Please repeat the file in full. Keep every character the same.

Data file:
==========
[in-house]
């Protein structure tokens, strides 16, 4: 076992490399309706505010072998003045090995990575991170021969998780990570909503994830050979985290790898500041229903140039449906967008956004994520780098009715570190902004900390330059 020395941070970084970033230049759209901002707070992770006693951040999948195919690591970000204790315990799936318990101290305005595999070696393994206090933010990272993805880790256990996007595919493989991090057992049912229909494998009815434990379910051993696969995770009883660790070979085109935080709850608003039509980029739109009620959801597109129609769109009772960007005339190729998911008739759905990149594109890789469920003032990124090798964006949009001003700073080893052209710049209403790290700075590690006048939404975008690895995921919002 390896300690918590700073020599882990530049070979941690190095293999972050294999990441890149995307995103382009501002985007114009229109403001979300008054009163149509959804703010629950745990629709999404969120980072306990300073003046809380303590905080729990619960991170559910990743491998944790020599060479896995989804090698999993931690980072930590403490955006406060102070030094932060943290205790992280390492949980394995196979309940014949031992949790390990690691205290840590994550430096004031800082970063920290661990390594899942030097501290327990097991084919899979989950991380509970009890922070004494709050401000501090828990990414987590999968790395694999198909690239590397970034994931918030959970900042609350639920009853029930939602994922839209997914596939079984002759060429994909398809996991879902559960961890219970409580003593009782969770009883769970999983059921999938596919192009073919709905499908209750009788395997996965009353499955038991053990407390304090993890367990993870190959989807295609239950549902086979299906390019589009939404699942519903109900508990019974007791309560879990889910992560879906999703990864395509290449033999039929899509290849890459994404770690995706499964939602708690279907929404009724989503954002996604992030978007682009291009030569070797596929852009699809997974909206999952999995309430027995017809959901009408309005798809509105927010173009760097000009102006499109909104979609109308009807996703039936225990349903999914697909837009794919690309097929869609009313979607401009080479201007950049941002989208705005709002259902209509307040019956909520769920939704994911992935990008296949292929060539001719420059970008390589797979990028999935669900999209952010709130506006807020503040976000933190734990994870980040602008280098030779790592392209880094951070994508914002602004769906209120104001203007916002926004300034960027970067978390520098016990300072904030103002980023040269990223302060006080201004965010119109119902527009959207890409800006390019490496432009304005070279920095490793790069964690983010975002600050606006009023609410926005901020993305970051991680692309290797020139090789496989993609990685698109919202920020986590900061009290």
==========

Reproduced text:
[in-house]
């Protein structure tokens, strides 16, 4: 076992490399309706505010072998003045090995990575991170021969998780990570909503994830050979985290790898500041229903140039449906967008956004994520780098009715570190902004900390330059 020395941070970084970033230049759209901002707070992770006693951040999948195919690591970000204790315990799936318990101290305005595999070696393994206090933010990272993805880790256990996007595919493989991090057992049912229909494998009815434990379910051993696969995770009883660790070979085109935080709850608003039509980029739109009620959801597109129609769109009772960007005339190729998911008739759905990149594109890789469920003032990124090798964006949009001003700073080893052209710049209403790290700075590690006048939404975008690895995921919002 390896300690918590700073020599882990530049070979941690190095293999972050294999990441890149995307995103382009501002985007114009229109403001979300008054009163149509959804703010629950745990629709999404969120980072306990300073003046809380303590905080729990619960991170559910990743491998944790020599060479896995989804090698999993931690980072930590403490955006406060102070030094932060943290205790992280390492949980394995196979309940014949031992949790390990690691205290840590994550430096004031800082970063920290661990390594899942030097501290327990097991084919899979989950991380509970009890922070004494709050401000501090828990990414987590999968790395694999198909690239590397970034994931918030959970900042609350639920009853029930939602994922839209997914596939079984002759060429994909398809996991879902559960961890219970409580003593009782969770009883769970999983059921999938596919192009073919709905499908209750009788395997996965009353499955038991053990407390304090993890367990993870190959989807295609239950549902086979299906390019589009939404699942519903109900508990019974007791309560879990889910992560879906999703990864395509290449033999039929899509290849890459994404770690995706499964939602708690279907929404009724989503954002996604992030978007682009291009030569070797596929852009699809997974909206999952999995309430027995017809959901009408309005798809509105927010173009760097000009102006499109909104979609109308009807996703039936225990349903999914697909837009794919690309097929869609009313979607401009080479201007950049941002989208705005709002259902209509307040019956909520769920939704994911992935990008296949292929060539001719420059970008390589797979990028999935669900999209952010709130506006807020503040976000933190734990994870980040602008280098030779790592392209880094951070994508914002602004769906209120104001203007916002926004300034960027970067978390520098016990300072904030103002980023040269990223302060006080201004965010119109119902527009959207890409800006390019490496432009304005070279920095490793790069964690983010975002600050606006009023609410926005901020993305970051991680692309290797020139090789496989993609990685698109919202920020986590900061009290």